Lisa Kristine

Lotus blossoms rise from mud and water to bloom and display their elegant, full beauty in a variety of colors. As we emerge from 2020 into the new year and look back upon the challenges of the pandemic and social justice unrest, I first thought of a phoenix rising from the ashes. With this image of a worker whose task it is to collect lotus flowers and seeds, I found myself circling instead to this national flower of Vietnam.

Instantly, I was aware of the truths revealed in this botanical symbol of purity, enlightenment, and rebirth. If we didn’t have the mud—or, in the immediate, metaphoric example of the past year, the adversity—we might not recognize high elation, be alert to beauty, or have a full appreciation for light in our lives that contrasts the darkness. We need that comparative element. Without it, our emotions may be flat.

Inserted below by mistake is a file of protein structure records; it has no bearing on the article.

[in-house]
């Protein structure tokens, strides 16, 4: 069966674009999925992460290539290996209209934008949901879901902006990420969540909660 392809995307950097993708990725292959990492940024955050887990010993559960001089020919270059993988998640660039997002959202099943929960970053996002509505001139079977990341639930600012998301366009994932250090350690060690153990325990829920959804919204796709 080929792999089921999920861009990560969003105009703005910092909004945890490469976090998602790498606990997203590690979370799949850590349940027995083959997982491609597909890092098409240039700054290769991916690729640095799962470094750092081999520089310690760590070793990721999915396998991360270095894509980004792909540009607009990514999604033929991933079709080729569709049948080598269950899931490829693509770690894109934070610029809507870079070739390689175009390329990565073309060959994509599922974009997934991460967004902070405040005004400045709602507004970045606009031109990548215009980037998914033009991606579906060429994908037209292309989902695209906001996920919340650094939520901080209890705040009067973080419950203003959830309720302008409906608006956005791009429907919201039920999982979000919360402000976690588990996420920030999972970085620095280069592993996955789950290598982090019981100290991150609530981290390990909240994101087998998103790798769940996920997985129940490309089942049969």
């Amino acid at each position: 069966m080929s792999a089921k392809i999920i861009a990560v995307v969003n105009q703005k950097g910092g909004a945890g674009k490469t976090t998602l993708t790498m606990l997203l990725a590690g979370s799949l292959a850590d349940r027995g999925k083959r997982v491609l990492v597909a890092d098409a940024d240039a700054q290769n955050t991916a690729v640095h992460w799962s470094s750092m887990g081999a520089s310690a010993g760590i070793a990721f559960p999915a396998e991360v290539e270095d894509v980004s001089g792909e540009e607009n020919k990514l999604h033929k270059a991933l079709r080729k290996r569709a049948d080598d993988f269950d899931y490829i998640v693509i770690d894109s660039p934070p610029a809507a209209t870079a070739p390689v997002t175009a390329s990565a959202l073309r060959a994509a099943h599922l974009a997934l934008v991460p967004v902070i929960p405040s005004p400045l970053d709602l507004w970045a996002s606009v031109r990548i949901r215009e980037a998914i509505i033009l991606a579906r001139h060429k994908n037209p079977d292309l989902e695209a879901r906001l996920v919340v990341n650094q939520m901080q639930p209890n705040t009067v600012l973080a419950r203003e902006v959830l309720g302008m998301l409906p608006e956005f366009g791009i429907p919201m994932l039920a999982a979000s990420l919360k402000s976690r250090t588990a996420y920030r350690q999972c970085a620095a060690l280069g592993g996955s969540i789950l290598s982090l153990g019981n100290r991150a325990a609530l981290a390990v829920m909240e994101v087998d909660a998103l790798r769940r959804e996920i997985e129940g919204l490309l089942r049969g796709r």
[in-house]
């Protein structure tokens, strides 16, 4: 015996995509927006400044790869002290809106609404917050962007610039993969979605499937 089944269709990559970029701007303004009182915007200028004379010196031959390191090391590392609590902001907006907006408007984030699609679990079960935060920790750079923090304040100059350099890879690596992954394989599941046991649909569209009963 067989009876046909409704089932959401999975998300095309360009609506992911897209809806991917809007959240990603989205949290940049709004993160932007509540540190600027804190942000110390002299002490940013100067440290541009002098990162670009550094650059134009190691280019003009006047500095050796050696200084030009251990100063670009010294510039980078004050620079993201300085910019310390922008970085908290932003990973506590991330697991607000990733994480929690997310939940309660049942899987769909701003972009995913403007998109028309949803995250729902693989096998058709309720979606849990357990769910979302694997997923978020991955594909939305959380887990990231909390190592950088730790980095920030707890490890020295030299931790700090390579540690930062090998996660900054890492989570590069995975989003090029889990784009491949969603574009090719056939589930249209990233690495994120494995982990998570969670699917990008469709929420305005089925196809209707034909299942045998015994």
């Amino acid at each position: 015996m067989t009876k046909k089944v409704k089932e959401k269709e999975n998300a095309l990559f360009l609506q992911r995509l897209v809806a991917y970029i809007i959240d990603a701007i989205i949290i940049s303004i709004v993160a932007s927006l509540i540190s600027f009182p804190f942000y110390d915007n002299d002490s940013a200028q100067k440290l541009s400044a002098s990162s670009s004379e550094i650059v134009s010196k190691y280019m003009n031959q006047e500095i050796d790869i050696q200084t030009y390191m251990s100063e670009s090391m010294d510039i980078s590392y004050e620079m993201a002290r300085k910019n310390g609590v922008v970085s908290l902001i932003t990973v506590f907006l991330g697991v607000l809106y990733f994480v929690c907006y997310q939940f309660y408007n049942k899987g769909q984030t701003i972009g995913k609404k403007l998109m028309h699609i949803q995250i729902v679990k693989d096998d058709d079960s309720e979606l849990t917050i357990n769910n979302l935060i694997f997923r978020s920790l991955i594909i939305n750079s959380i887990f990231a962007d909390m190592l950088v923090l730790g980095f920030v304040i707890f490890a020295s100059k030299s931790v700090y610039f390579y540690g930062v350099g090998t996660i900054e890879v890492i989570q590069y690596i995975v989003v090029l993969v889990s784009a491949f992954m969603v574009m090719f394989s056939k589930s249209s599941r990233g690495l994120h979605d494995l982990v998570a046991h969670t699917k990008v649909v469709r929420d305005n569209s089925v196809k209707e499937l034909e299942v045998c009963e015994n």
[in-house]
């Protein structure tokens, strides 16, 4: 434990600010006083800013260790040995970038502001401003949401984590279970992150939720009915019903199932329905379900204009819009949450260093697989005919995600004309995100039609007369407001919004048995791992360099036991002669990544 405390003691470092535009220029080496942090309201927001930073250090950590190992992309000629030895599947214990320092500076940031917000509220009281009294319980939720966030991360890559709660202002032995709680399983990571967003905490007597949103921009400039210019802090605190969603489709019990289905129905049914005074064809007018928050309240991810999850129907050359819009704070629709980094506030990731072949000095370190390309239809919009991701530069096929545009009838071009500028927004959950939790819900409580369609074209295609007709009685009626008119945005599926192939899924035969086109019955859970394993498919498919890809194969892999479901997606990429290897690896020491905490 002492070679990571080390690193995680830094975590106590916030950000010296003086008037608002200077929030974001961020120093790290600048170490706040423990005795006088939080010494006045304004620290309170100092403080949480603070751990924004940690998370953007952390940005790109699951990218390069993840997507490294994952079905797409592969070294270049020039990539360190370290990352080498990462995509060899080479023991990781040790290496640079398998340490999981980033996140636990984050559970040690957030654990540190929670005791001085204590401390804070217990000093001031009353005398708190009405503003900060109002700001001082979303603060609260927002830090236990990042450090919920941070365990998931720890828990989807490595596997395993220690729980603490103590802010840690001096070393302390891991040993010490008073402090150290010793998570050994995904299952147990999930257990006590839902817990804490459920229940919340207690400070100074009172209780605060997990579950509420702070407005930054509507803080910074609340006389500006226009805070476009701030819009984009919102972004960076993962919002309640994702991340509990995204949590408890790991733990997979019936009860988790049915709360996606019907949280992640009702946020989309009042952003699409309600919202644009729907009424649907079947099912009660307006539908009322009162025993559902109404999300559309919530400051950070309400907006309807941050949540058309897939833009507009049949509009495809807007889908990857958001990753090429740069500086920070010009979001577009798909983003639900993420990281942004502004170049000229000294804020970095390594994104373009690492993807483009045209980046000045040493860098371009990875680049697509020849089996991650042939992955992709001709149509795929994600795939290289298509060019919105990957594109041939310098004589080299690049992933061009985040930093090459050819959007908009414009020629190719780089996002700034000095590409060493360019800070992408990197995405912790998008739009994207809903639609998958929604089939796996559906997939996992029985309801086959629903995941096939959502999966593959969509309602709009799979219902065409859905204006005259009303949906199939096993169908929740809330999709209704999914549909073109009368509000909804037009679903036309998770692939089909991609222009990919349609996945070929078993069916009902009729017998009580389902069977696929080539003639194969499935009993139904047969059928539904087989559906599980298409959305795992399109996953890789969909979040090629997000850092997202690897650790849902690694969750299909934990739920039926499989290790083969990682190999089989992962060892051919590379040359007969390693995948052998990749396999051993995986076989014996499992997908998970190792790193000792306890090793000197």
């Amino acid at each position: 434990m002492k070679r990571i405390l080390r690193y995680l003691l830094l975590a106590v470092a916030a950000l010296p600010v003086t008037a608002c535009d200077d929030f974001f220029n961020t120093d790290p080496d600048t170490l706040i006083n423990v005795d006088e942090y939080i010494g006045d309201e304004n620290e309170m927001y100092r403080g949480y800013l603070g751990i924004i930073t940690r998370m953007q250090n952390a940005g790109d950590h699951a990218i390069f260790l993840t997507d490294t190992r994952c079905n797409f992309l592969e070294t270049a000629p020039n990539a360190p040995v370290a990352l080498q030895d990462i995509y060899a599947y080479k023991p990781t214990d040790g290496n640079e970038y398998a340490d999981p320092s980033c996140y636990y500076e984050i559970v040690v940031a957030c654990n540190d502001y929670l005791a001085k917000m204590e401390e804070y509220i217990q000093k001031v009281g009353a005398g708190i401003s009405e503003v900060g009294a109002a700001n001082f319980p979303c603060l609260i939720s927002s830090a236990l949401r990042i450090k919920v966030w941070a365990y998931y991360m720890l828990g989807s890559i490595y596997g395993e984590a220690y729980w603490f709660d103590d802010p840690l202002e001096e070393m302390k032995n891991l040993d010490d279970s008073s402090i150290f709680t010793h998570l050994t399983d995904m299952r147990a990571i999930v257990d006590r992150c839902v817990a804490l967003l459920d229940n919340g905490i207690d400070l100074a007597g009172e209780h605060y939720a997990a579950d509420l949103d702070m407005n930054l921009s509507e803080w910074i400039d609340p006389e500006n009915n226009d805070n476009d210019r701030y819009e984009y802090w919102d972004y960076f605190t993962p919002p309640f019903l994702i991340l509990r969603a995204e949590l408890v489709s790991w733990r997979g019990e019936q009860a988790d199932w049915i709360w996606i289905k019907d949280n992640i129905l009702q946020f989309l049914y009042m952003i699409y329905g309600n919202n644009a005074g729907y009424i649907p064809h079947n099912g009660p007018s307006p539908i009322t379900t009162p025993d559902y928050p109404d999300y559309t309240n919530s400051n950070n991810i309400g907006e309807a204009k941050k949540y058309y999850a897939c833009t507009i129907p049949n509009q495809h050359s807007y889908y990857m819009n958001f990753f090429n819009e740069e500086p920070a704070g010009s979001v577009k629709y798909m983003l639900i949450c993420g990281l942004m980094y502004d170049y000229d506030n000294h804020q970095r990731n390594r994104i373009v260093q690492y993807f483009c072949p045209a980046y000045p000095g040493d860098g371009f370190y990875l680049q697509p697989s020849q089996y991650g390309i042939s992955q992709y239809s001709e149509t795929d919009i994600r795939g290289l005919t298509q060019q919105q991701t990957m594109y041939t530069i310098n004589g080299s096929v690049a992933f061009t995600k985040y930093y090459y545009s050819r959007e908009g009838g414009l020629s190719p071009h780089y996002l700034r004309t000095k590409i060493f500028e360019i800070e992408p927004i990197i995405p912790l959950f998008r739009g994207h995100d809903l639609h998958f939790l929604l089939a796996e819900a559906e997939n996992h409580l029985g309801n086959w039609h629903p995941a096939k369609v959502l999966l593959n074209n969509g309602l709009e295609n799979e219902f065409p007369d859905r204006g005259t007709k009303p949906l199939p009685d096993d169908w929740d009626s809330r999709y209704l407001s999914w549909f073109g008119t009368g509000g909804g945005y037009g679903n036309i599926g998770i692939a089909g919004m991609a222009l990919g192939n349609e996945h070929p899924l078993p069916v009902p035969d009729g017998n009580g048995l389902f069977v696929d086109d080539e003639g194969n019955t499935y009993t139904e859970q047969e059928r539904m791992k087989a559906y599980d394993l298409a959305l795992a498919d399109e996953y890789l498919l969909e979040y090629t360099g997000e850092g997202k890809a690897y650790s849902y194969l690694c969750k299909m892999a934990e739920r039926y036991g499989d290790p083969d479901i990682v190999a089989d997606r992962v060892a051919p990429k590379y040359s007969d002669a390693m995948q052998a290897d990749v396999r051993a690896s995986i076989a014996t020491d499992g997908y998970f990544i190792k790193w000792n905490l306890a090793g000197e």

The highly regarded Vietnamese monk, Thich Nhat Hanh, says “no mud, no lotus.” Most people are afraid of suffering. But suffering is a kind of mud to help the lotus flower of happiness grow. There can be no lotus flower without the mud, and although none of us enjoys being “in mud,” we see possibility, hope, and beauty in rising from our challenges with our spirits intact, perhaps with spirits surprisingly refreshed and determined.

The nutritious lotus seeds found in the pod that remains when the petals fall away offers sustainable energy. The seeds fuel the next generation of lotus flowers and feed humans who dry the seeds and use them in soups or as a paste in baked goods. In the same way, 2021 invites us to rise from the “mud” of the past year and once again, blossom, create new seeds, and rediscover hope, beauty, and purpose.

Lisa Kristine Photographer